Getting to Know Giselle Clarkson

November 25th 2020

'Tis the season and we're getting super excited ahead of meeting the creators of Egg & Spoon at our Christmas Party on Thursday! We bagged a sneak peak interview with NZ illustrator, Giselle Clarkson whose scrumptious illustrations can be found in Gecko Press's new cookbook for kids - healthy and yummy recipes for Kiwis 1-100. Come get a signed copy of Egg & Spoon and make someone's Christmas morning!

What is your day job?

I do freelance illustration full time for all sorts of different projects. I make comics too, and sometimes I write.

What is your connection to Vic Books?

A friend and a fan. Especially in the last few years, my appreciation for beautiful local bookshops has grown exponentially every day. Where would I be without you?

How did you get into illustration work - was it something you always knew you wanted to do as a profession?

I’ve always known I wanted to be an artist of some kind. I studied Fine Arts at uni, although my discipline was photography. It wasn’t until a couple of years after graduating that I got back into drawing for fun and realised I’d probably wanted to be an illustrator all along. I started out by selling prints and posting my work on social media, making headers for people’s blogs and stuff like that. I didn’t really know how the industry worked but I was lucky to meet other illustrators who were generous with their time and advice, and I stumbled from job to job until I felt like I knew approximately what I was doing! But it was still a few years beyond that before I was ready to start illustrating books.

Your portfolio includes some really well known and wonderful children's books - is that a passion of yours?

Yes! I am a huge nerd for picture books and have been for a long time. It’s always the first section I visit in a bookshop and I have a collection of my favourites at home. I’ll read a whole stack of them at a time when I go to the library. I suppose the main attraction for me is the illustrations, each book is like it’s own gallery, but I’ll never stop being amazed at the infinite originality and depth of stories that can fit into just 32 pages. I get a huge thrill from having my own work on the same shelves nowadays - it's a dream!

Photo credit: Sage Journal

How did you come about to illustrate Alex Tylee's book Egg & Spoon - was it a collaboration from the start and how closely did you have to work together?

Gecko Press paired us together, and collaboration was really important right from the beginning. Alexandra’s restaurant - Pipi Cafe in Havelock north - has an iconic visual identity. It’s pink (like, really pink!) and red and golden, with lush greenery and silver candelabra, and just emanates warmth and good feelings (and more literally, the smell of really really good pizza). I stayed in Havelock North for a few nights before I started working on the illustrations so I could really understand what Pipi was all about, and I came away fizzing with ideas and moods to turn into illustrations. So that’s where Egg & Spoon’s colour palette comes from, and a lot of the details are things I saw during that trip or come from Alexandra’s own home. While I was working on the drawings we’d check in pretty regularly and have meetings at the Gecko Press offices - always with biscuits!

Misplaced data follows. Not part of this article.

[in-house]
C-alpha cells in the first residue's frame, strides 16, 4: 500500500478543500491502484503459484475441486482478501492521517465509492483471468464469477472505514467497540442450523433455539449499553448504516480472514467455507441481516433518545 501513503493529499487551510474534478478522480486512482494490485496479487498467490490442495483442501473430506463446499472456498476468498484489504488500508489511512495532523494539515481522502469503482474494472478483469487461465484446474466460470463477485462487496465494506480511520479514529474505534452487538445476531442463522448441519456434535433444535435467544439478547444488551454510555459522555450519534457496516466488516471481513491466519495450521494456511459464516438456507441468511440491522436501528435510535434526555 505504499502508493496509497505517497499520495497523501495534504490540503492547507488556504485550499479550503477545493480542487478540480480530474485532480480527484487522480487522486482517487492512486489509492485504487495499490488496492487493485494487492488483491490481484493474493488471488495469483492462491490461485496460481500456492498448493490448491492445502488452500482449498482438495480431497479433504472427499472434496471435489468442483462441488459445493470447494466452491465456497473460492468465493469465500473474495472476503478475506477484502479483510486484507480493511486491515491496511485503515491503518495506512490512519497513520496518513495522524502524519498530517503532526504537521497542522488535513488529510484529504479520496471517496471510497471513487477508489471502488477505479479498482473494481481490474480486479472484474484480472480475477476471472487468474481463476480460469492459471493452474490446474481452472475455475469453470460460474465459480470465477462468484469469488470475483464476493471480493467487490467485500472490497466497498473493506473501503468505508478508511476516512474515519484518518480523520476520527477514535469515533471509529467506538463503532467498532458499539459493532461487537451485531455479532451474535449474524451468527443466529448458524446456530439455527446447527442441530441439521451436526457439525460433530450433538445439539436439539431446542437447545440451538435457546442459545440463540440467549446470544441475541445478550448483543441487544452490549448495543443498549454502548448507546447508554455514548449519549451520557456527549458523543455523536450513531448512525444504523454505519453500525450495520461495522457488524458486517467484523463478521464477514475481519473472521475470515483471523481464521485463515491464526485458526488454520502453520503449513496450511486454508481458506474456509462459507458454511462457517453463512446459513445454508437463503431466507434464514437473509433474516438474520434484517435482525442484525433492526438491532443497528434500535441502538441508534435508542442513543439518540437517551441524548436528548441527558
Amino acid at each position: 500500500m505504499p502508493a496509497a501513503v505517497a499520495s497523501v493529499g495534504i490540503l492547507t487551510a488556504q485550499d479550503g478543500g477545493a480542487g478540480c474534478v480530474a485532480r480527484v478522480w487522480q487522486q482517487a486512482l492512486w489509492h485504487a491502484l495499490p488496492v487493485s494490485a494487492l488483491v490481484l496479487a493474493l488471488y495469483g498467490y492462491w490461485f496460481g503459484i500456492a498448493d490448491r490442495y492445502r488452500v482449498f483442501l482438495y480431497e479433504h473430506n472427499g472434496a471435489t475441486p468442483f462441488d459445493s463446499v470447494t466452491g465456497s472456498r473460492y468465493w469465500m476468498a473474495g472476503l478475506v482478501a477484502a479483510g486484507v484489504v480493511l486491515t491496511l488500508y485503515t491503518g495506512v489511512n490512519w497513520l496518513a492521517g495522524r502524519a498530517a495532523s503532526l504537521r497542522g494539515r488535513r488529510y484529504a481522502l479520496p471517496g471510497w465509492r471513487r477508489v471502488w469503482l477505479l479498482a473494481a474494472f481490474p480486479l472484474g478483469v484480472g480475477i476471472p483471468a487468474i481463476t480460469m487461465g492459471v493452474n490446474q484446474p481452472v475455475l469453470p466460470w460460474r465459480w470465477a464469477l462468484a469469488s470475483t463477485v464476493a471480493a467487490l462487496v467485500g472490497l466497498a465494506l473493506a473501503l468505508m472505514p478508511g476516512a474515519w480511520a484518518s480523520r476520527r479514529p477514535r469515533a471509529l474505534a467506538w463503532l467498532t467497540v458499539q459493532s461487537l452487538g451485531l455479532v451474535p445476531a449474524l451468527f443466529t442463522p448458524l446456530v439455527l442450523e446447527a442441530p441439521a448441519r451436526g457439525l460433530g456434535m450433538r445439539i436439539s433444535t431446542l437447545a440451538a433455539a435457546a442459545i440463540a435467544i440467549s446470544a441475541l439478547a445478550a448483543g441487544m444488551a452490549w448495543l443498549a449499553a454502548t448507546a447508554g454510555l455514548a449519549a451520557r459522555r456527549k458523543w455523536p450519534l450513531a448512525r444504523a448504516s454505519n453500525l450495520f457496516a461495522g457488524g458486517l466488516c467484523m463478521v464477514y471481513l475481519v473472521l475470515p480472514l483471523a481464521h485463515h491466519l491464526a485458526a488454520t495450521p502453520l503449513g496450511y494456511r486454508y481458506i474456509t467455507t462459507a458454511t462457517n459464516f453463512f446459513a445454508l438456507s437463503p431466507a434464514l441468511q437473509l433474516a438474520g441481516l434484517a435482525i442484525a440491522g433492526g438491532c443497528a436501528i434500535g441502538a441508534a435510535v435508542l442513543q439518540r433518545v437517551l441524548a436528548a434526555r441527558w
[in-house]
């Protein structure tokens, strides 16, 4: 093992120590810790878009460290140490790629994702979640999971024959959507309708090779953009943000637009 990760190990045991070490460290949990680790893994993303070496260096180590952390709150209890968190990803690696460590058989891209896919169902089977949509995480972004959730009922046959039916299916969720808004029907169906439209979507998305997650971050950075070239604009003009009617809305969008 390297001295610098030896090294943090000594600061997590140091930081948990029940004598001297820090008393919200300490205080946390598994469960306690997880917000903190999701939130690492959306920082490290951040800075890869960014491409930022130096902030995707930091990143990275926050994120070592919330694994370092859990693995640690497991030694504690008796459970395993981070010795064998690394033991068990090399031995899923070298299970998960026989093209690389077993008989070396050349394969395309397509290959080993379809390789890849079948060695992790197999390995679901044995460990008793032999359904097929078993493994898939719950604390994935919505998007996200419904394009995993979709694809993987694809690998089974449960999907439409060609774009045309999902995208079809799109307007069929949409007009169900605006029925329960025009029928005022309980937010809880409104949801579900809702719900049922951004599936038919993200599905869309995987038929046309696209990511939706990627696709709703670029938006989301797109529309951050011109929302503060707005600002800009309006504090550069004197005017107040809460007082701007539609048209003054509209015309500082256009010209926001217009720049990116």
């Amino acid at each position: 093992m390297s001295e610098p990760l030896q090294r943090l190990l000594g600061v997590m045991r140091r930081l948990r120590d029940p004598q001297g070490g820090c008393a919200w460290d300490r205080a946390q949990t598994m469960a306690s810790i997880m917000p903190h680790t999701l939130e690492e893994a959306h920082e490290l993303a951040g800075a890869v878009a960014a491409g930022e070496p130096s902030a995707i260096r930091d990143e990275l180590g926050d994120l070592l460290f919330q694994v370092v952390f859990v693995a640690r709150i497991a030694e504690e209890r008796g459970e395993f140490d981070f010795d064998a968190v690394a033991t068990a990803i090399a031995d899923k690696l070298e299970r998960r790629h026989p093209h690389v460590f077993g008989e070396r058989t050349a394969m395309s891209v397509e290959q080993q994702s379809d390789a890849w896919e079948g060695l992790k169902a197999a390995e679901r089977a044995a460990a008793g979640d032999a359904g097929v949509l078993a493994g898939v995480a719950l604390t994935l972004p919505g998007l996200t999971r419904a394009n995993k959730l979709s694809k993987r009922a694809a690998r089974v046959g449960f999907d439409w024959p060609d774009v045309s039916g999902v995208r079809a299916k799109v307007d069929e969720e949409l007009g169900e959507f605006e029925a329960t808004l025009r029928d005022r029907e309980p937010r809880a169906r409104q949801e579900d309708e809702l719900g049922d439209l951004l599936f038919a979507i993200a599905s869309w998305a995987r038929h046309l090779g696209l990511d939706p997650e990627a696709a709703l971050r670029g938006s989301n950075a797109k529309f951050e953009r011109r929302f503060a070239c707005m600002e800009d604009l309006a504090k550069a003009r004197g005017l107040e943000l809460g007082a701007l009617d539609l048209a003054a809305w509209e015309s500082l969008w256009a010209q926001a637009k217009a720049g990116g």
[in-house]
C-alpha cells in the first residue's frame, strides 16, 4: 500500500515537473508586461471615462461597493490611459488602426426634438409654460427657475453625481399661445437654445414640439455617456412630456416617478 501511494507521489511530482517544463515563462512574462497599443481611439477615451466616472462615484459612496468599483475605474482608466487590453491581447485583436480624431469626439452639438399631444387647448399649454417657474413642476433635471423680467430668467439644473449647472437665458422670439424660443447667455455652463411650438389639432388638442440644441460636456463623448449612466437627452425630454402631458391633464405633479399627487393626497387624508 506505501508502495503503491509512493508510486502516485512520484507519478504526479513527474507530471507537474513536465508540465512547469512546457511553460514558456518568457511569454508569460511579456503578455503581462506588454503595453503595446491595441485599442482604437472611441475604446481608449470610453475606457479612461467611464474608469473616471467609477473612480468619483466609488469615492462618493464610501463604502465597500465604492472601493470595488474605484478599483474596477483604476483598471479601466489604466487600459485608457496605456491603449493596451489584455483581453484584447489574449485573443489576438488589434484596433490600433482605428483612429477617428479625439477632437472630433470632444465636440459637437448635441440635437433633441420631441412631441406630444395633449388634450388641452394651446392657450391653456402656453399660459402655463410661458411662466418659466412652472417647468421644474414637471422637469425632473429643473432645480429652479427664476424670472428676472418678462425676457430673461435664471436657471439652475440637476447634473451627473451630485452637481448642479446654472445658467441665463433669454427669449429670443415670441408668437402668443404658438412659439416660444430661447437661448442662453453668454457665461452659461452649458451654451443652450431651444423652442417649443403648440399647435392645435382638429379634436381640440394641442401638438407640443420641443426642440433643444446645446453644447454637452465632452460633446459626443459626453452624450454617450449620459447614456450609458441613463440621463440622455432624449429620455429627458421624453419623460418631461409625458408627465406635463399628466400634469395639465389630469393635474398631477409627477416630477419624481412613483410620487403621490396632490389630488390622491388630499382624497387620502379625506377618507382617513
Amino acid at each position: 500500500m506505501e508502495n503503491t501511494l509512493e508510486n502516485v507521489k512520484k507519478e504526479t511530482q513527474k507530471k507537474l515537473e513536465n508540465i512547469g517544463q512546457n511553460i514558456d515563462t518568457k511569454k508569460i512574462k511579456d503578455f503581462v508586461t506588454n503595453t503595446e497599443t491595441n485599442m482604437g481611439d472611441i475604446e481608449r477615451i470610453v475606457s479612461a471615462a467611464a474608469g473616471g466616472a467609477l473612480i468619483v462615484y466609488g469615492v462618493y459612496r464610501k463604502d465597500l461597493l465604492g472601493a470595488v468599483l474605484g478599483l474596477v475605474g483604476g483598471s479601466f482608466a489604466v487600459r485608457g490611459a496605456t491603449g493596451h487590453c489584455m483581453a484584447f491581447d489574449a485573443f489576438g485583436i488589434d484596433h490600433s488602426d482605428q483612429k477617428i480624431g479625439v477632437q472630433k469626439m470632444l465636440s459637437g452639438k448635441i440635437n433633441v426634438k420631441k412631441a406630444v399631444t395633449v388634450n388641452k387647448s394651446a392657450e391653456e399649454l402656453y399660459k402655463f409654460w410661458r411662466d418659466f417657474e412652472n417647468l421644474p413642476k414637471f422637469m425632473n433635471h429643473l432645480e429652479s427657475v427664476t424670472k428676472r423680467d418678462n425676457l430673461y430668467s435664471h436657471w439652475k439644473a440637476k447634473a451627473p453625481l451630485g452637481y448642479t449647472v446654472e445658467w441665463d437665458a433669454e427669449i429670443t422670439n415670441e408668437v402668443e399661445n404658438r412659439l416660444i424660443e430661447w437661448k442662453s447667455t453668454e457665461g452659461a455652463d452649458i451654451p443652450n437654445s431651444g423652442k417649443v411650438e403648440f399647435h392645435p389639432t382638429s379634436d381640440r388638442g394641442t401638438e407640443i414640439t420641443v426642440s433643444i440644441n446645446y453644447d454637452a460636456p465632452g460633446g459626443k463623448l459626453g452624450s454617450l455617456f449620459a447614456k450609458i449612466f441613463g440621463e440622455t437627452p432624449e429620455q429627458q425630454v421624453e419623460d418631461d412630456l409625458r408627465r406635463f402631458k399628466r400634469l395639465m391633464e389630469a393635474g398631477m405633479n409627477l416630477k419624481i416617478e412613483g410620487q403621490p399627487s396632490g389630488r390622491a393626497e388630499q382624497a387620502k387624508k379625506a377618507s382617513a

You're going to be at Vic Books signing copies of Egg & Spoon, do you find children or adults are your bigger fans?

It’s hard to say! I think Egg & Spoon could have a little “for ages 1–100” symbol on it like boardgames do. It’s usually the adults that we meet because they’re the ones doing the buying, but now and then someone will send us a photo of their kid absorbed in the book or showing off their finished dish and I love that. But a lot of adults buy it for themselves, and I actually use it myself all the time!

Some quick fire book recommendations please!

You & a Bike & a Road by Eleanor Davis is a brilliant graphic novel of the sort I dream about making one day. Dear Genius: The Letters of Ursula Nordstrom is hard to find, but it’s worth it cos it’s so wonderful. She was the editor and publisher for people like Maurice Sendak, Edward Gorey and Margaret Wise Brown and her correspondence is interesting and warm and often hilariously direct. A recent favourite is The Inkberg Enigma by Jonathan King.

What are you reading at the moment?

I’m reading my way through Kate Atkinson’s Jackson Brodie series.

What do you like about it?

I really like detective stories (nothing too gritty though, thank you!). They always make me feel like I’m on holiday because of all the summers spent reading Sherlock Holmes and Agatha Christie off my grandparent’s bookshelf at their bach.

Which literary character do you most identify with? Why?

I’m not sure. But there must be some reason why I love Raymond Briggs’ Father Christmas and Fungus the Bogeyman so much.

Hardback or paperback?


Favourite coffee?

Comes in a huge mug, very strong, black with no sugar. Best enjoyed in a position where I can drink it while keeping my eyes closed.